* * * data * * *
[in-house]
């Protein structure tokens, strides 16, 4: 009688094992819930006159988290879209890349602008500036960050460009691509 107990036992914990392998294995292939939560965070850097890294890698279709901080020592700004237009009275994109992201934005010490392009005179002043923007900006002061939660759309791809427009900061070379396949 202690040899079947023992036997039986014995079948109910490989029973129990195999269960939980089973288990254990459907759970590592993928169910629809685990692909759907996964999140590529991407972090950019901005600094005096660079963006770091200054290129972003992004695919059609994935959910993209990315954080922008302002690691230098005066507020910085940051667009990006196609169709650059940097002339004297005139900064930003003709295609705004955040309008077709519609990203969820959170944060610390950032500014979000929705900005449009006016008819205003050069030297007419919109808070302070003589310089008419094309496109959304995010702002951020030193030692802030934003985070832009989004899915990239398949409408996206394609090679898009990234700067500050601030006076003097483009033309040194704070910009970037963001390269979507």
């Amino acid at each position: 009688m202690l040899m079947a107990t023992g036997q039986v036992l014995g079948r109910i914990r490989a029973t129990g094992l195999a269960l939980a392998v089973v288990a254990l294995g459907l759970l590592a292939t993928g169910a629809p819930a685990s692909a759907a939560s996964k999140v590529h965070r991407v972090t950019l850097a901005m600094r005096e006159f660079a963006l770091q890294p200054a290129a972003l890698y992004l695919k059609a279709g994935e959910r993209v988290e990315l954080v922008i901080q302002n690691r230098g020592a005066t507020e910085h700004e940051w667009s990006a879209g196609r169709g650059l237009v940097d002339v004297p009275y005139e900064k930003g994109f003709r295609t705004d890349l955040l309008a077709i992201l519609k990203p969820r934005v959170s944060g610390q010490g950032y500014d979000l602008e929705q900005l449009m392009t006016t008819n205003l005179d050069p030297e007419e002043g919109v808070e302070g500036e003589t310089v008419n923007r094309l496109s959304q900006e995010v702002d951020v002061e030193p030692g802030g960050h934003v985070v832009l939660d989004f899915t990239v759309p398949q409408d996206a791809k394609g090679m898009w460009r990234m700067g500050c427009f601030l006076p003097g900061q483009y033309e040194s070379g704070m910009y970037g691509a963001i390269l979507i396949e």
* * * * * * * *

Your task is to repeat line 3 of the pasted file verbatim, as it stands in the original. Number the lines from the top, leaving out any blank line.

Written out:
């Amino acid at each position: 009688m202690l040899m079947a107990t023992g036997q039986v036992l014995g079948r109910i914990r490989a029973t129990g094992l195999a269960l939980a392998v089973v288990a254990l294995g459907l759970l590592a292939t993928g169910a629809p819930a685990s692909a759907a939560s996964k999140v590529h965070r991407v972090t950019l850097a901005m600094r005096e006159f660079a963006l770091q890294p200054a290129a972003l890698y992004l695919k059609a279709g994935e959910r993209v988290e990315l954080v922008i901080q302002n690691r230098g020592a005066t507020e910085h700004e940051w667009s990006a879209g196609r169709g650059l237009v940097d002339v004297p009275y005139e900064k930003g994109f003709r295609t705004d890349l955040l309008a077709i992201l519609k990203p969820r934005v959170s944060g610390q010490g950032y500014d979000l602008e929705q900005l449009m392009t006016t008819n205003l005179d050069p030297e007419e002043g919109v808070e302070g500036e003589t310089v008419n923007r094309l496109s959304q900006e995010v702002d951020v002061e030193p030692g802030g960050h934003v985070v832009l939660d989004f899915t990239v759309p398949q409408d996206a791809k394609g090679m898009w460009r990234m700067g500050c427009f601030l006076p003097g900061q483009y033309e040194s070379g704070m910009y970037g691509a963001i390269l979507i396949e």